Since the passes leading to Ladakh are closed in the winter, the only way to reach is by air over the lofty Himalayas. The surest way to spoil your epic adventure before it even starts is to be unprepared before reaching Leh. I spent considerable time in Ladakh in January this year and realised that it isn’t child’s play. I assisted in admitting three unknown travellers to the centrally heated SNM Hospital.
It turned out to be the most epic adventure of my life. From getting stuck in a snowstorm at Khardung La to finding a homestay where none existed in Biamah past the green waters of the Indus; enjoying masked dances at the Spituk Gustor to walking on a frozen Pangong Tso, narrowly missing spotting the snow leopard deep into Markha Valley – all alone and for very cheap.
I want you to travel to Ladakh, in the summers first and then prepare yourself mentally for the adventurous extravaganza in the cold winters where the temperature sometimes plummets to -30 degrees Celsius. Trust me, It will be the craziest holiday you ever have. It is a common misconception that the roads in Ladakh are closed in the winters. Truth is, since Ladakh is a cold desert it snows little by way of precipitation. Khardung La and Chang La, both the high passes are kept open by the army and can be crossed in a SUV.
I list down the experiences that proved instrumental in making my sojourn a success.
Arriving alive : The PA on the flight will go like ‘Welcome to Kushok Bakula Rinpoche, the outside temperature is -10 degrees Celsius.’ What they don’t tell you is the sudden rush of the cold, icy wind coupled with rarified air at 3300m. The distance after alighting from the flight to the warm confines of the airport will be the longest you will ever cover.
Don’t get excited, its a military airport. The army in all likelihood will stop you from clicking pictures. Calmly drink some water, cover your ears and walk slowly to collect your bags. You have already won half the battle.
I covered myself in six layers from head to toe at the Delhi Airport itself, while random co-travellers were amused. Two of them had to be admitted to the hospital within hours of reaching Leh.
Homestay : While I did countless hours of research on the internet looking for medium priced ‘centrally heated’ hotels in Leh, a famous doctor from Pune I met at the airport recommended staying at one of the few running homestays. He did not trust the electric heaters, a veteran of more than fifteen winter Ladakh trips.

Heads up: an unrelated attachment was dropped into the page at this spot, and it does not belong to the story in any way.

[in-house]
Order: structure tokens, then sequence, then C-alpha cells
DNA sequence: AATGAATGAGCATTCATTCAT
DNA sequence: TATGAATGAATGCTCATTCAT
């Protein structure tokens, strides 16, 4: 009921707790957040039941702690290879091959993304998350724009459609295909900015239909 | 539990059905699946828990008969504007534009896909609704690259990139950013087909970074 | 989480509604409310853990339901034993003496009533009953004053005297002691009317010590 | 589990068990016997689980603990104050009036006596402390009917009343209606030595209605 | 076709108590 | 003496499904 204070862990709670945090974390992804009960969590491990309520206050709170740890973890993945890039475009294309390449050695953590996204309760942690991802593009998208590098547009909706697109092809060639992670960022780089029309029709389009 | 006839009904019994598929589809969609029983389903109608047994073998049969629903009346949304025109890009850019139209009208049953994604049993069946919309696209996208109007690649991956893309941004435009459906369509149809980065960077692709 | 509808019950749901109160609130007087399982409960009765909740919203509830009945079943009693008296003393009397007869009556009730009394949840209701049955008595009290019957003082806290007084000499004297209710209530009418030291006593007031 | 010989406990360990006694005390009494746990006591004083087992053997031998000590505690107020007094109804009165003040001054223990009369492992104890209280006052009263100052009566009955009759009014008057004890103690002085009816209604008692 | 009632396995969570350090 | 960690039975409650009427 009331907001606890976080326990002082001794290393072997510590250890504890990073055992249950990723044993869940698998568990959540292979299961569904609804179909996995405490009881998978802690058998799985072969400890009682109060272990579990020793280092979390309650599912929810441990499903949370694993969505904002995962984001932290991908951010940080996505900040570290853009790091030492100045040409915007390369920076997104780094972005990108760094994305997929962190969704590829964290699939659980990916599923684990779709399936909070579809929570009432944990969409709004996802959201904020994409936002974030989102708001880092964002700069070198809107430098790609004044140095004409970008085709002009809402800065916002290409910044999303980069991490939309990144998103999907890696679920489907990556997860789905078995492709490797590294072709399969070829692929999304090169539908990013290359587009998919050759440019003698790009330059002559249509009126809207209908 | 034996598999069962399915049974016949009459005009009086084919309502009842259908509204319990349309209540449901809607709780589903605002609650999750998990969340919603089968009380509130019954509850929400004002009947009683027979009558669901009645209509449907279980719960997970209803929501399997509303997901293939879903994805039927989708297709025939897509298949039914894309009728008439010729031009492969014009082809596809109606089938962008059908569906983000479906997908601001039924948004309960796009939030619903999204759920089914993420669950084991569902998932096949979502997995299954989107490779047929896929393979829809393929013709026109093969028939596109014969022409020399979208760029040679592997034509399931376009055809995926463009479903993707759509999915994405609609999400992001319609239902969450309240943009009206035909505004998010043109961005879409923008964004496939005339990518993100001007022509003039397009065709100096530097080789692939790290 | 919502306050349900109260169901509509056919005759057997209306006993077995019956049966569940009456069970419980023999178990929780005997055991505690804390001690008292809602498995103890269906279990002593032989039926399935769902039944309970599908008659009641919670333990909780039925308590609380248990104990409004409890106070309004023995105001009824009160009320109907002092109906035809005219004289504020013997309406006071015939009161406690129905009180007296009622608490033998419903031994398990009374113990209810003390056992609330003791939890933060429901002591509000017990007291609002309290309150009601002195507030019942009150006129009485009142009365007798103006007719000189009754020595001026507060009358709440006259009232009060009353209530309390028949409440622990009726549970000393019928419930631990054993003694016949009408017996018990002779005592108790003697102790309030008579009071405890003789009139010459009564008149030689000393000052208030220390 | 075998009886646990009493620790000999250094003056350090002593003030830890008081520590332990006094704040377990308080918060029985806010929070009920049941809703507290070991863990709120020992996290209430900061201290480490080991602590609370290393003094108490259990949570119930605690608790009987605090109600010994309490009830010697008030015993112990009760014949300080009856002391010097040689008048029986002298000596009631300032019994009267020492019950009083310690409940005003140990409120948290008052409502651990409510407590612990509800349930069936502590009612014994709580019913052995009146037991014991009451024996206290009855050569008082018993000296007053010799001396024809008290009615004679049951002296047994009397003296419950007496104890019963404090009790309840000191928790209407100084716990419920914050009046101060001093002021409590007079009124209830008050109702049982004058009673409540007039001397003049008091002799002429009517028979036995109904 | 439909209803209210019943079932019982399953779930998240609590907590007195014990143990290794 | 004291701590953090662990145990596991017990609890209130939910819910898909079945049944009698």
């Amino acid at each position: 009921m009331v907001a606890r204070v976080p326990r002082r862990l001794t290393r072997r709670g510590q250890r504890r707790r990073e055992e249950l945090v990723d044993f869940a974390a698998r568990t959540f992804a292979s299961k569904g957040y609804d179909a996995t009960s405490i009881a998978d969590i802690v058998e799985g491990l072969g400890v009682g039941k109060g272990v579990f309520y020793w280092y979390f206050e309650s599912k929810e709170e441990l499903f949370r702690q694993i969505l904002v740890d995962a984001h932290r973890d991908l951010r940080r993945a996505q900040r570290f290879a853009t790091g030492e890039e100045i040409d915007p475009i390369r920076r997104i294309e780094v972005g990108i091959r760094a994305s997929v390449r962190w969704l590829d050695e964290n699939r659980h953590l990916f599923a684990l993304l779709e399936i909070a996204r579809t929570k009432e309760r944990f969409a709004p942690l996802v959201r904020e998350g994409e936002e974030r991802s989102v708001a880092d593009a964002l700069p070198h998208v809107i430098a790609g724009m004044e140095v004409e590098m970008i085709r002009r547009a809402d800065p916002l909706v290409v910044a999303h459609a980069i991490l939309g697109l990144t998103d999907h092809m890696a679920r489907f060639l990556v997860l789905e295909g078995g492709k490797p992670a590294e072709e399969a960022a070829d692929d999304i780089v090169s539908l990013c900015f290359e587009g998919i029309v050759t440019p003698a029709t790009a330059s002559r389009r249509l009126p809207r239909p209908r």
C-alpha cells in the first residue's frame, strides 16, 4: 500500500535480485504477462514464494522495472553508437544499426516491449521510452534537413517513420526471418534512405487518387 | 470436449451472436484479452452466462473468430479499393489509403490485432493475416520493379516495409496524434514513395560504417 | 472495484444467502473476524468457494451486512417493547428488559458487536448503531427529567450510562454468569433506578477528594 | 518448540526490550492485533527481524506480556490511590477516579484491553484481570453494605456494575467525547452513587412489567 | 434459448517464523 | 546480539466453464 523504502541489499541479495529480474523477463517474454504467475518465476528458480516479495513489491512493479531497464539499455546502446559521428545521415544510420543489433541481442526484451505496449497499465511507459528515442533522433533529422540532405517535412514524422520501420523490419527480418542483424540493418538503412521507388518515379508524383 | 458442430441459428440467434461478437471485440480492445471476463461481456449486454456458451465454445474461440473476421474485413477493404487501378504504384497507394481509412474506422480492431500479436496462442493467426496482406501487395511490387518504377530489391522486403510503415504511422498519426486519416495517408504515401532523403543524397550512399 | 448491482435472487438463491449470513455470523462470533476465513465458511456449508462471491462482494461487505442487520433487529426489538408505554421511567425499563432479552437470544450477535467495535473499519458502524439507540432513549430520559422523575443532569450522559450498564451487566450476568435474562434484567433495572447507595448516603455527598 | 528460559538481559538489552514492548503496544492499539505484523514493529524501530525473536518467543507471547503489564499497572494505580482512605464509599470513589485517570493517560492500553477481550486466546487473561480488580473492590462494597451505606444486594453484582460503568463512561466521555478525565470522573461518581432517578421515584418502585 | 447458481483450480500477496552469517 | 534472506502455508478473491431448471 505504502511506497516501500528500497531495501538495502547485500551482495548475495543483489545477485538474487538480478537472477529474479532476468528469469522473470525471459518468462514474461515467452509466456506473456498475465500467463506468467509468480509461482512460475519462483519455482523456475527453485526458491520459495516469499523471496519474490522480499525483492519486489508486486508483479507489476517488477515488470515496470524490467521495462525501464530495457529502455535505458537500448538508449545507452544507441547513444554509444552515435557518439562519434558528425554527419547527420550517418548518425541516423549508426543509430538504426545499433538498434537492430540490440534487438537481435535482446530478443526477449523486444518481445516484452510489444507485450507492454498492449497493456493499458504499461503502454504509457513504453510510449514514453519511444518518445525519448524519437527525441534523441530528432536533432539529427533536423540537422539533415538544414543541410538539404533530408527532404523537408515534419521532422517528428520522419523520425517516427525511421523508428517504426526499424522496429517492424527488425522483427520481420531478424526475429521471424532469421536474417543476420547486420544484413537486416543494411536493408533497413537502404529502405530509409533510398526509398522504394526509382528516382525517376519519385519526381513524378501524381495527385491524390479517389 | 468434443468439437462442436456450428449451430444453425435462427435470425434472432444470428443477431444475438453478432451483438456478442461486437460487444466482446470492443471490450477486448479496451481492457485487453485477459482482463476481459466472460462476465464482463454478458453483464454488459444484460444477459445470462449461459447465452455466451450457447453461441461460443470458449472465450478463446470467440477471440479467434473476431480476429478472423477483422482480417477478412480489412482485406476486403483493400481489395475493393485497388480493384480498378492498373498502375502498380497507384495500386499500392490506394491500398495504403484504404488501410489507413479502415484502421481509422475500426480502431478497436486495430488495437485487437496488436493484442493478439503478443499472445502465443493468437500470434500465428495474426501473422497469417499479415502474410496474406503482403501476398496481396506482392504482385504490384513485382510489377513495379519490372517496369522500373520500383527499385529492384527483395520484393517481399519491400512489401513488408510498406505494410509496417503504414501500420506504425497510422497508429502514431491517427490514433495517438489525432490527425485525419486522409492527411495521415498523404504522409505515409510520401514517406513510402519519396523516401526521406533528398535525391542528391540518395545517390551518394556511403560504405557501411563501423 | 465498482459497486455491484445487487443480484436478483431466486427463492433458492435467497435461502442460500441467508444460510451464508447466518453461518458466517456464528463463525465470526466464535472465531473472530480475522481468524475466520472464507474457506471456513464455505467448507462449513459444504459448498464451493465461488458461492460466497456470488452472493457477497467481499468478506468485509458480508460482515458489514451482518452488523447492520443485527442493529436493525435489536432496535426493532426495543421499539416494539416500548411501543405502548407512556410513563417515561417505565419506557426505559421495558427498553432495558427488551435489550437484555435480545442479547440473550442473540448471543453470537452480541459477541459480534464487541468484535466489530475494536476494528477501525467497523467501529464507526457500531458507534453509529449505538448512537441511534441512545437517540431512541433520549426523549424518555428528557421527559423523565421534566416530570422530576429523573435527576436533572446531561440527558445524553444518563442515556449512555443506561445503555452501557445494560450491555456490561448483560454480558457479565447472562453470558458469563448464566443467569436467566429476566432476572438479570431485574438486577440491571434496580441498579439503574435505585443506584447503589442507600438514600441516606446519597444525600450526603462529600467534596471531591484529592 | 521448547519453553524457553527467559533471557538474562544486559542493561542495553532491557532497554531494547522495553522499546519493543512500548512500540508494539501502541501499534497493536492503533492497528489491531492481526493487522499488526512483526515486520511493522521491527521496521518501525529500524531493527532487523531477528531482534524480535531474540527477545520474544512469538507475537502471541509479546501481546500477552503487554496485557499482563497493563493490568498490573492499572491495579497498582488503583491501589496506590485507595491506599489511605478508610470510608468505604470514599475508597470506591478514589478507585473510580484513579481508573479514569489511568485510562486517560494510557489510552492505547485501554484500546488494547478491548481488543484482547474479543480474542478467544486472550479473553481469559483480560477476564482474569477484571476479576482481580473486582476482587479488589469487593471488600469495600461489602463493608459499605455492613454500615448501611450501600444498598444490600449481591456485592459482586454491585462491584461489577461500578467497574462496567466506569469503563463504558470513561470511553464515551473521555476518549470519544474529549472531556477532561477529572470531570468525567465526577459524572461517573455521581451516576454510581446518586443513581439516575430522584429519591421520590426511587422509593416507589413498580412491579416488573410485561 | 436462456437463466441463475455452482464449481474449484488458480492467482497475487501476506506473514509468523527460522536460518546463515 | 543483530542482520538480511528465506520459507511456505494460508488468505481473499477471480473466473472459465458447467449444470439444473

Snow Leopard Conservancy has an office at Upper Tukcha Road and can organise homestays for 500-700 rupees per day. I stayed at Jamspal Homestay, a random find and was lucky to see life in Ladakhi winters firsthand. The hosts, Tsering and his wife go about their tasks with zen-like calm; muttering om mane padme hum under their breaths. Their kids study in Bangalore and Delhi. Breakfasts consisted of butter tea and home made apricot jam listening to Buddhist chants on the USB speaker.
The beds were comfortable and the quilts heavy, and warm. The lady spun wool under the sun, the dog barked merrily while Tsering and me broke ice to put in the solar heater and derive water from it. He was happy to keep my baggage while I went for short 2-3 day trips to various corners of Ladakh, taking his advice each time I went. Dinner was charged at 100 rupees a plate and included lip-smacking rajma, vegetables, chapati and rice.
Take it easy : While it is important to make the most of your holiday and see as much as you can, it is in the rarified air of Ladakh that even the most well laid out plans can go for a toss. I met a family of five from Jaipur who had only six days to spare. They wanted to see everything in that limited time. We headed to Pangong Tso on the next day of arrival in Leh, having fun while marvelling at the unbelievable colourfully frozen streams in the wide plains. A herd of Yak had wandered on the road, kiangs ran after each other and we reached the small village of Spangmik on the banks of Pangong Tso.